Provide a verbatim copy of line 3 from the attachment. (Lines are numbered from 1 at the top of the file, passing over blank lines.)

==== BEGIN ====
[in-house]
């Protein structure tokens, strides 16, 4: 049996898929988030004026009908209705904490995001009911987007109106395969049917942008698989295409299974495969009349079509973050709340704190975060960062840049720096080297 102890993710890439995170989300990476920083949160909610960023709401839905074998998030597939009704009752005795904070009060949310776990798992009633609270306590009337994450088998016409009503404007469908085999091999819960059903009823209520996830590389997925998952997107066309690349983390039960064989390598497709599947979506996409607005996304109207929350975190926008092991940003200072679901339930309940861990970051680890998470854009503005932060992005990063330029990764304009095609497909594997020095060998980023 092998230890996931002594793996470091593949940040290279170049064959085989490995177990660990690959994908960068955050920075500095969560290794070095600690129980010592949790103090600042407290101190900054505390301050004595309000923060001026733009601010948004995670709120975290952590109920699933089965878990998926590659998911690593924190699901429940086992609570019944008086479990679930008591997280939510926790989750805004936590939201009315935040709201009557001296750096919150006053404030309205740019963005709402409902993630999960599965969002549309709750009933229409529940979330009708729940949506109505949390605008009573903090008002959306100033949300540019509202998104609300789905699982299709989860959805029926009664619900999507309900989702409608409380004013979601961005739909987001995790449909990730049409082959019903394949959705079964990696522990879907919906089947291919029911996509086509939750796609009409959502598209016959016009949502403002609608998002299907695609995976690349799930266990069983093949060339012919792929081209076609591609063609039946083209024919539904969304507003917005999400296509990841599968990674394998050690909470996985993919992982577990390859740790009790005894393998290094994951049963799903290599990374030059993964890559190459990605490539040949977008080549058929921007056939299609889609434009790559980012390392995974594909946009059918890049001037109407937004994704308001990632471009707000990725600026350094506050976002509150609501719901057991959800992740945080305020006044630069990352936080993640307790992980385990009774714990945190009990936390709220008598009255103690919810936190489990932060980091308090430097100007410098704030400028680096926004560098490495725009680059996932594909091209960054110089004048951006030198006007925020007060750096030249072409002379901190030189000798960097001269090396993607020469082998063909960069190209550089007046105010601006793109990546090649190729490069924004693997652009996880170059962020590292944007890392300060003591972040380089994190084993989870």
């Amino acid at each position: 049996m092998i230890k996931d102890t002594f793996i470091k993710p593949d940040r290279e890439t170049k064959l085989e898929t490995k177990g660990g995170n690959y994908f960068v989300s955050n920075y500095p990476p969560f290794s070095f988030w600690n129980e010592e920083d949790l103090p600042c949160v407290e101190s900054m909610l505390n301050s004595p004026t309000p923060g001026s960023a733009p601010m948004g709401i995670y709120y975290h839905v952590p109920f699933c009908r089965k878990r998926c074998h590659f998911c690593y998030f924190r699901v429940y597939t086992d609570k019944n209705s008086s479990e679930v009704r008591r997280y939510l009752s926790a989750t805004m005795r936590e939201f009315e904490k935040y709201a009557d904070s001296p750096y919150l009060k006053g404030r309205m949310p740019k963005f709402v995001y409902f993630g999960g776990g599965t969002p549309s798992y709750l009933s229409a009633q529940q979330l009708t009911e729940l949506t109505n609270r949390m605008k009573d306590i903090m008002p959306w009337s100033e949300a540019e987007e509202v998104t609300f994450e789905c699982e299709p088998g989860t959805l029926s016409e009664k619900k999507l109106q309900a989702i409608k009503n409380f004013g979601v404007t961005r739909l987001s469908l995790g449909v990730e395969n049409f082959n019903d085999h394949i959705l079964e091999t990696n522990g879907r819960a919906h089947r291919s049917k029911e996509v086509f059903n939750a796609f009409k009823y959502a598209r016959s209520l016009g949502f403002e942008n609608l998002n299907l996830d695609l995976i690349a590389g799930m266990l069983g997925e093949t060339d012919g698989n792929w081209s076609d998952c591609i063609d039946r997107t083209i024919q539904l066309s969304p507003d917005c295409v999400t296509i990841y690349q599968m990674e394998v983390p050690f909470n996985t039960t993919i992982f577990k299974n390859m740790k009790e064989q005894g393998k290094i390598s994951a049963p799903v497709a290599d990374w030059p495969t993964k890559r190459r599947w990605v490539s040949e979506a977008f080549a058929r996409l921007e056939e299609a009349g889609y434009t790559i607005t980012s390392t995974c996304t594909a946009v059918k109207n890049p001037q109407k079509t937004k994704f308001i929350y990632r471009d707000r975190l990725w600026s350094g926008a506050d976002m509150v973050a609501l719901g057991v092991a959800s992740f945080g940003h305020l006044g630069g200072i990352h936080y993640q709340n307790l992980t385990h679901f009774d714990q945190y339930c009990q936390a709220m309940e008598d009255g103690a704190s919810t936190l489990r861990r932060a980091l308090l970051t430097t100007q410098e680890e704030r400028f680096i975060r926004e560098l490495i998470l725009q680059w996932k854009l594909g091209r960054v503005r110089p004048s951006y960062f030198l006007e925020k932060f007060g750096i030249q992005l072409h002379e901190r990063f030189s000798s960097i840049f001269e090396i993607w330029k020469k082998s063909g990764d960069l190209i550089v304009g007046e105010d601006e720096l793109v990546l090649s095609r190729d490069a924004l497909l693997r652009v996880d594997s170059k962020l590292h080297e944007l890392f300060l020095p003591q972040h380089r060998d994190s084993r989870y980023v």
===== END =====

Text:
């Amino acid at each position: 049996m092998i230890k996931d102890t002594f793996i470091k993710p593949d940040r290279e890439t170049k064959l085989e898929t490995k177990g660990g995170n690959y994908f960068v989300s955050n920075y500095p990476p969560f290794s070095f988030w600690n129980e010592e920083d949790l103090p600042c949160v407290e101190s900054m909610l505390n301050s004595p004026t309000p923060g001026s960023a733009p601010m948004g709401i995670y709120y975290h839905v952590p109920f699933c009908r089965k878990r998926c074998h590659f998911c690593y998030f924190r699901v429940y597939t086992d609570k019944n209705s008086s479990e679930v009704r008591r997280y939510l009752s926790a989750t805004m005795r936590e939201f009315e904490k935040y709201a009557d904070s001296p750096y919150l009060k006053g404030r309205m949310p740019k963005f709402v995001y409902f993630g999960g776990g599965t969002p549309s798992y709750l009933s229409a009633q529940q979330l009708t009911e729940l949506t109505n609270r949390m605008k009573d306590i903090m008002p959306w009337s100033e949300a540019e987007e509202v998104t609300f994450e789905c699982e299709p088998g989860t959805l029926s016409e009664k619900k999507l109106q309900a989702i409608k009503n409380f004013g979601v404007t961005r739909l987001s469908l995790g449909v990730e395969n049409f082959n019903d085999h394949i959705l079964e091999t990696n522990g879907r819960a919906h089947r291919s049917k029911e996509v086509f059903n939750a796609f009409k009823y959502a598209r016959s209520l016009g949502f403002e942008n609608l998002n299907l996830d695609l995976i690349a590389g799930m266990l069983g997925e093949t060339d012919g698989n792929w081209s076609d998952c591609i063609d039946r997107t083209i024919q539904l066309s969304p507003d917005c295409v999400t296509i990841y690349q599968m990674e394998v983390p050690f909470n996985t039960t993919i992982f577990k299974n390859m740790k009790e064989q005894g393998k290094i390598s994951a049963p799903v497709a290599d990374w030059p495969t993964k890559r190459r599947w990605v490539s040949e979506a977008f080549a058929r996409l921007e056939e299609a009349g889609y434009t790559i607005t980012s390392t995974c996304t594909a946009v059918k109207n890049p001037q109407k079509t937004k994704f308001i929350y990632r471009d707000r975190l990725w600026s350094g926008a506050d976002m509150v973050a609501l719901g057991v092991a959800s992740f945080g940003h305020l006044g630069g200072i990352h936080y993640q709340n307790l992980t385990h679901f009774d714990q945190y339930c009990q936390a709220m309940e008598d009255g103690a704190s919810t936190l489990r861990r932060a980091l308090l970051t430097t100007q410098e680890e704030r400028f680096i975060r926004e560098l490495i998470l725009q680059w996932k854009l594909g091209r960054v503005r110089p004048s951006y960062f030198l006007e925020k932060f007060g750096i030249q992005l072409h002379e901190r990063f030189s000798s960097i840049f001269e090396i993607w330029k020469k082998s063909g990764d960069l190209i550089v304009g007046e105010d601006e720096l793109v990546l090649s095609r190729d490069a924004l497909l693997r652009v996880d594997s170059k962020l590292h080297e944007l890392f300060l020095p003591q972040h380089r060998d994190s084993r989870y980023v």